I was in therapy a good deal in my twenties and early thirties, and most of the work had to do with shame.

A therapist once suggested I read a short, little book called,“Taming Your Gremlins.” It’s a book about learning to recognize the pesky, persistent and very damaging inner demons that can whisper to you constantly about how no good you are, or how you’ll never amount to anything. Whichever therapist it was realized that I very easily slipped into a harsh, critical place in my head, hearing a shaming voice that reminded me constantly of my mistakes and my vulnerabilities. “You should be ashamed that you’ve been married and divorced twice.” “No one will ever believe that you could help them.”

My own critical thoughts were often my worst enemy.

If this happens to you, this nasty creatures’s voice could be traced back to someone from your childhood — your father, mother, grandparent or a bully at school. Or perhaps the gremlin’s voice has morphed into your own, taking over where a harsh critic from your past left off.

Reading that simple book turned on a lightbulb in my head that still manages to glow brightly, at least most of the time. 

“You mean, you don’t have to keep a thumb in your back to be worthy? Constant shaming and questioning of yourself isn’t necessary to be a good person? Your vulnerabilities don’t have to define you?”

No, you don’t. No, it’s not. And an even more emphatic — No, they don’t.  

Shame in classic depression and in Perfectly Hidden Depression…

Shame — the feeling that you are a bad, worthless person — can play a significant role in classic depression. Guilt or remorse over past mistakes or missteps have seeped into how you think of yourself, and in your own mind, you’ve become a bad person. You don’t believe in your own value. That can lead to terrible problems with self-esteem and self-competence. You can give up. Isolate. Become angry and irritable. “I just don’t care anymore.” “Why try? I always screw up.”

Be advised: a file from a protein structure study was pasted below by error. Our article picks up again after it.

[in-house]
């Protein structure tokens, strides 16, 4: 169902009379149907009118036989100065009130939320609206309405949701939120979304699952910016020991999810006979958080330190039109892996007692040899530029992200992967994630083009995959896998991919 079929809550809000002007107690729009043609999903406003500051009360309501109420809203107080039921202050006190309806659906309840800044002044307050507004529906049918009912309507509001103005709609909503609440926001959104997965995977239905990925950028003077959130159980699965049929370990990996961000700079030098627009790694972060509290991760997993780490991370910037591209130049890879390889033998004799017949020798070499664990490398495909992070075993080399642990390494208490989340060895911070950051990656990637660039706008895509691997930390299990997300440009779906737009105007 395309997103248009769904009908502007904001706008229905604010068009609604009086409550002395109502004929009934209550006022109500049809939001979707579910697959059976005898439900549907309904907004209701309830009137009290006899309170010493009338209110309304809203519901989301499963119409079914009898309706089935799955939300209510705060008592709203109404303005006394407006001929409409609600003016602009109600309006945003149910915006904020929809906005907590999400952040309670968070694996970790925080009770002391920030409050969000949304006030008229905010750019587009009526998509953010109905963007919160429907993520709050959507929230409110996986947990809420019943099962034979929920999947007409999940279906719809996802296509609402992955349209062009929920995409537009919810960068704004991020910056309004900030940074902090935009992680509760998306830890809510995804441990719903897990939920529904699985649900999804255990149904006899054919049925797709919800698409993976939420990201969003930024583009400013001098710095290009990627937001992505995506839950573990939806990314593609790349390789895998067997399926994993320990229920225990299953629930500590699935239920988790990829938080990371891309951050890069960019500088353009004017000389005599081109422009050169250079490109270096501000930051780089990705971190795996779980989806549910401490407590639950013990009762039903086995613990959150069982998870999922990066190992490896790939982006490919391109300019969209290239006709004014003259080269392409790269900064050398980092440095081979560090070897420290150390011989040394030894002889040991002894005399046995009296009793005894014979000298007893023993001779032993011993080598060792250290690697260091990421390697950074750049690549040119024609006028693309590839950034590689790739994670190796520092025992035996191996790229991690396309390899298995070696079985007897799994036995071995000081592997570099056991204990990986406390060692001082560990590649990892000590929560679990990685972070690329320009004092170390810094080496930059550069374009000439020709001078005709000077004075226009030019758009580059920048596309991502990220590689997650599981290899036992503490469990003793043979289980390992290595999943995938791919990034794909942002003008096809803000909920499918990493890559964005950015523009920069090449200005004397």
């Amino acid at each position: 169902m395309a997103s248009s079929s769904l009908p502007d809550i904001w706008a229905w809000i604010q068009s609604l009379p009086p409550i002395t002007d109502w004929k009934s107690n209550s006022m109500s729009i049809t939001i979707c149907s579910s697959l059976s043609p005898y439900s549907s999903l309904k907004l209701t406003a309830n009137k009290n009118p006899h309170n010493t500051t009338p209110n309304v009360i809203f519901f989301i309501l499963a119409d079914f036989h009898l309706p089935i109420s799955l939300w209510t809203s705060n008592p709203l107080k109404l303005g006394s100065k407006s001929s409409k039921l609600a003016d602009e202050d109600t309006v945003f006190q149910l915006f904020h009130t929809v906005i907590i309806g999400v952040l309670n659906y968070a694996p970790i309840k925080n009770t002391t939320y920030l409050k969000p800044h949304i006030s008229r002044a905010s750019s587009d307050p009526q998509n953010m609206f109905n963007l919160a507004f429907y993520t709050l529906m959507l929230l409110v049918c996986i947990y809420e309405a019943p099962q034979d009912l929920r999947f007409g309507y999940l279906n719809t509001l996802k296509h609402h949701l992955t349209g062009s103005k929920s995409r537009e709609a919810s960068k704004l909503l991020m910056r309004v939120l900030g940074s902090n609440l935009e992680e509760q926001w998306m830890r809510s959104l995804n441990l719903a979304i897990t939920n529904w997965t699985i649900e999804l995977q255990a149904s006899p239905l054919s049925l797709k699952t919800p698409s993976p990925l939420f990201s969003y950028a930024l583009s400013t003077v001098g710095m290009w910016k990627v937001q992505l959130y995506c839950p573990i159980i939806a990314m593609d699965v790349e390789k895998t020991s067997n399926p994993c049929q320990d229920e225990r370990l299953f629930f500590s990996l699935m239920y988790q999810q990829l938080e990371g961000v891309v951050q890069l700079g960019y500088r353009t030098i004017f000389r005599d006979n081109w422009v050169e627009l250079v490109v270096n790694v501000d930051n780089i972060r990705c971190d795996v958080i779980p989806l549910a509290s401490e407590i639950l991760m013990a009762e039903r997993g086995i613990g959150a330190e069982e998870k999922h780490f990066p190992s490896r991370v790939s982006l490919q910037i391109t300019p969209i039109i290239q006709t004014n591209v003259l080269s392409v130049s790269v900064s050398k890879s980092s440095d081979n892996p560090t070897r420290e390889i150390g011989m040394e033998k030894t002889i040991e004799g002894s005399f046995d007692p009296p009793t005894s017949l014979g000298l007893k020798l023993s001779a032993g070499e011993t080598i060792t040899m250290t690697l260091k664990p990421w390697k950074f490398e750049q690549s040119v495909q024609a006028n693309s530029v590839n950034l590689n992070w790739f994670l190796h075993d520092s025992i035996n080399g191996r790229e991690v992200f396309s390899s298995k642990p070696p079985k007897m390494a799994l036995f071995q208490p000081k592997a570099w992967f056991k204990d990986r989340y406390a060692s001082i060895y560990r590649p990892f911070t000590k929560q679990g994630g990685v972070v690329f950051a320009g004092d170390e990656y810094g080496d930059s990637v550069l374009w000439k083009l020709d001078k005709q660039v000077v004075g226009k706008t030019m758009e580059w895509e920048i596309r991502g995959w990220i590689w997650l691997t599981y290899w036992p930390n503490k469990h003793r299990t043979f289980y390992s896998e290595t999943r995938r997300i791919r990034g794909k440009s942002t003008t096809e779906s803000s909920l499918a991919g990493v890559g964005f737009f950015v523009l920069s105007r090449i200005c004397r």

For someone with Perfectly Hidden Depression, it’s a little different. You’re constantly evaluating yourself about how you’re not living up to who you believe you could be. Even if you’re successful, or have accomplished things very difficult to accomplish, you’ll focus instead on what could be better. There’s rarely a time when you relax, sit back, and enjoy whatever it is you’ve created. You find fault. Constantly. “It could’ve been better.” “I can’t believe I forgot something like that.” 

It goes way beyond drive or high expectations; nothing for you is ever quite as good as it could be. Your focus is on what isn’t, instead of what is, and you feel great shame for what you perceive as inadequacies and failures. Inwardly you’re chastising and demeaning yourself, while outwardly you appear quite satisfied and as if your life is wonderful — even perfect-looking to others.

Let’s face it. Sometimes, we all need to be critical of ourselves. Obviously, having a conscience is important, and empathy for those around you is necessary to enjoy quality connections with others. Holding yourself accountable is important.

Constantly nagging yourself? Opening your eyes first thing in the morning, and having some kind of negative thought about yourself?

It’s a waste of your life.

One question that can catch your shame before it takes over...

So how do you stop shaming yourself?

Here is the “magic” and very important question. Is this thought helpful to me today?

Let’s say someone with PHD is thinking about a friend who’s undergoing cancer treatment. You texted last week, brought food in weeks past, but you haven’t contacted her in a few days. You suddenly remember and your mind is flooded with shaming thoughts. “I can’t believe I didn’t make that a priority. I have to make up for it. I’ll take her flowers asap.”